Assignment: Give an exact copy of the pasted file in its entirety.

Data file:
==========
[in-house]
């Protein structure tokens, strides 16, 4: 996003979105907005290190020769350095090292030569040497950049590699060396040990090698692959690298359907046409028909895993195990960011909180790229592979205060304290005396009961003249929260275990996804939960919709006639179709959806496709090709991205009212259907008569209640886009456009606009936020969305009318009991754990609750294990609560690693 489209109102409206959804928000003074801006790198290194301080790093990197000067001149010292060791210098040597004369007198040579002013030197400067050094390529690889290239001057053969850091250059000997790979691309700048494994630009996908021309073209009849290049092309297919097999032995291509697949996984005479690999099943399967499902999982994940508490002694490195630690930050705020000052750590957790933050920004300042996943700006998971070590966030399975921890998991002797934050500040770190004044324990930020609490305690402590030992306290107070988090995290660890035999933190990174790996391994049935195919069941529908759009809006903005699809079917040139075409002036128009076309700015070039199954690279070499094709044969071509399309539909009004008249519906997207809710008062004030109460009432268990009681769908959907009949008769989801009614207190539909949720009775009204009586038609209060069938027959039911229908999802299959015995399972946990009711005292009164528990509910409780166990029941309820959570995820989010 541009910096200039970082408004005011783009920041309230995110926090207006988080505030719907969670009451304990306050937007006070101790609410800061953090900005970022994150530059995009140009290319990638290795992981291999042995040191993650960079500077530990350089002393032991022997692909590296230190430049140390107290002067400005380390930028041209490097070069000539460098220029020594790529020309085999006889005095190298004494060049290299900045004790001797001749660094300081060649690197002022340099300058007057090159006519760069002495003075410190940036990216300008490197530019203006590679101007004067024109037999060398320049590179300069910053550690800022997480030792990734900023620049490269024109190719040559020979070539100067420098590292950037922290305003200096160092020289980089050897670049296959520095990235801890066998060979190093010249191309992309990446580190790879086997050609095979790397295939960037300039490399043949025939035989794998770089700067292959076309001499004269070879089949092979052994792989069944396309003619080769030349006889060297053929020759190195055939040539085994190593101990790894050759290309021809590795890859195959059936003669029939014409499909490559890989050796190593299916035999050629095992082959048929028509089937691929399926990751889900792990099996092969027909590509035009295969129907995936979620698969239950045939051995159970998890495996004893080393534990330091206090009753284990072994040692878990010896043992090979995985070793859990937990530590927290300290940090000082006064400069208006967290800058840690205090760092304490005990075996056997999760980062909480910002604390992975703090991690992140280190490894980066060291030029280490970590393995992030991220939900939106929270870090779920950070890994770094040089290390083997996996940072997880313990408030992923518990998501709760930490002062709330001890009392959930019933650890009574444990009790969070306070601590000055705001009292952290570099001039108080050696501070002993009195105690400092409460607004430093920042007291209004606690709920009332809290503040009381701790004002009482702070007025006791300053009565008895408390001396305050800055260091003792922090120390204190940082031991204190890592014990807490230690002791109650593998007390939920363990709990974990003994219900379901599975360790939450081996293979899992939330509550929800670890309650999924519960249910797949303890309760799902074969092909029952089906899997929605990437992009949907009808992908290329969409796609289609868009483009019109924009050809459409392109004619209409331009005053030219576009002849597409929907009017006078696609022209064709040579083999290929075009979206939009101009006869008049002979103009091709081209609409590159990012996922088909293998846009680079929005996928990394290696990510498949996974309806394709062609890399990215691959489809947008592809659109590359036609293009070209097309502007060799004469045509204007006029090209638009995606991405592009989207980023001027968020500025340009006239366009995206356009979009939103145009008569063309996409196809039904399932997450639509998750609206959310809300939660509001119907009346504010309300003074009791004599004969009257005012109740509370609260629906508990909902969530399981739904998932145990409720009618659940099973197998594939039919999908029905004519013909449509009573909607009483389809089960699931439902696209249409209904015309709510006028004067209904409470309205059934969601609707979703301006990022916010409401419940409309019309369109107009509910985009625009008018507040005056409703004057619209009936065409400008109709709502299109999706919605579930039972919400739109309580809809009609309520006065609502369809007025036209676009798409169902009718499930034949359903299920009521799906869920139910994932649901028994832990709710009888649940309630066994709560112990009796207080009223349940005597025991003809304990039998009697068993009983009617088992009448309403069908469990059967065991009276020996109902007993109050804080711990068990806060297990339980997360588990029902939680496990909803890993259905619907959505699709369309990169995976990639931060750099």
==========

[in-house]
């Protein structure tokens, strides 16, 4: 996003979105907005290190020769350095090292030569040497950049590699060396040990090698692959690298359907046409028909895993195990960011909180790229592979205060304290005396009961003249929260275990996804939960919709006639179709959806496709090709991205009212259907008569209640886009456009606009936020969305009318009991754990609750294990609560690693 489209109102409206959804928000003074801006790198290194301080790093990197000067001149010292060791210098040597004369007198040579002013030197400067050094390529690889290239001057053969850091250059000997790979691309700048494994630009996908021309073209009849290049092309297919097999032995291509697949996984005479690999099943399967499902999982994940508490002694490195630690930050705020000052750590957790933050920004300042996943700006998971070590966030399975921890998991002797934050500040770190004044324990930020609490305690402590030992306290107070988090995290660890035999933190990174790996391994049935195919069941529908759009809006903005699809079917040139075409002036128009076309700015070039199954690279070499094709044969071509399309539909009004008249519906997207809710008062004030109460009432268990009681769908959907009949008769989801009614207190539909949720009775009204009586038609209060069938027959039911229908999802299959015995399972946990009711005292009164528990509910409780166990029941309820959570995820989010 541009910096200039970082408004005011783009920041309230995110926090207006988080505030719907969670009451304990306050937007006070101790609410800061953090900005970022994150530059995009140009290319990638290795992981291999042995040191993650960079500077530990350089002393032991022997692909590296230190430049140390107290002067400005380390930028041209490097070069000539460098220029020594790529020309085999006889005095190298004494060049290299900045004790001797001749660094300081060649690197002022340099300058007057090159006519760069002495003075410190940036990216300008490197530019203006590679101007004067024109037999060398320049590179300069910053550690800022997480030792990734900023620049490269024109190719040559020979070539100067420098590292950037922290305003200096160092020289980089050897670049296959520095990235801890066998060979190093010249191309992309990446580190790879086997050609095979790397295939960037300039490399043949025939035989794998770089700067292959076309001499004269070879089949092979052994792989069944396309003619080769030349006889060297053929020759190195055939040539085994190593101990790894050759290309021809590795890859195959059936003669029939014409499909490559890989050796190593299916035999050629095992082959048929028509089937691929399926990751889900792990099996092969027909590509035009295969129907995936979620698969239950045939051995159970998890495996004893080393534990330091206090009753284990072994040692878990010896043992090979995985070793859990937990530590927290300290940090000082006064400069208006967290800058840690205090760092304490005990075996056997999760980062909480910002604390992975703090991690992140280190490894980066060291030029280490970590393995992030991220939900939106929270870090779920950070890994770094040089290390083997996996940072997880313990408030992923518990998501709760930490002062709330001890009392959930019933650890009574444990009790969070306070601590000055705001009292952290570099001039108080050696501070002993009195105690400092409460607004430093920042007291209004606690709920009332809290503040009381701790004002009482702070007025006791300053009565008895408390001396305050800055260091003792922090120390204190940082031991204190890592014990807490230690002791109650593998007390939920363990709990974990003994219900379901599975360790939450081996293979899992939330509550929800670890309650999924519960249910797949303890309760799902074969092909029952089906899997929605990437992009949907009808992908290329969409796609289609868009483009019109924009050809459409392109004619209409331009005053030219576009002849597409929907009017006078696609022209064709040579083999290929075009979206939009101009006869008049002979103009091709081209609409590159990012996922088909293998846009680079929005996928990394290696990510498949996974309806394709062609890399990215691959489809947008592809659109590359036609293009070209097309502007060799004469045509204007006029090209638009995606991405592009989207980023001027968020500025340009006239366009995206356009979009939103145009008569063309996409196809039904399932997450639509998750609206959310809300939660509001119907009346504010309300003074009791004599004969009257005012109740509370609260629906508990909902969530399981739904998932145990409720009618659940099973197998594939039919999908029905004519013909449509009573909607009483389809089960699931439902696209249409209904015309709510006028004067209904409470309205059934969601609707979703301006990022916010409401419940409309019309369109107009509910985009625009008018507040005056409703004057619209009936065409400008109709709502299109999706919605579930039972919400739109309580809809009609309520006065609502369809007025036209676009798409169902009718499930034949359903299920009521799906869920139910994932649901028994832990709710009888649940309630066994709560112990009796207080009223349940005597025991003809304990039998009697068993009983009617088992009448309403069908469990059967065991009276020996109902007993109050804080711990068990806060297990339980997360588990029902939680496990909803890993259905619907959505699709369309990169995976990639931060750099």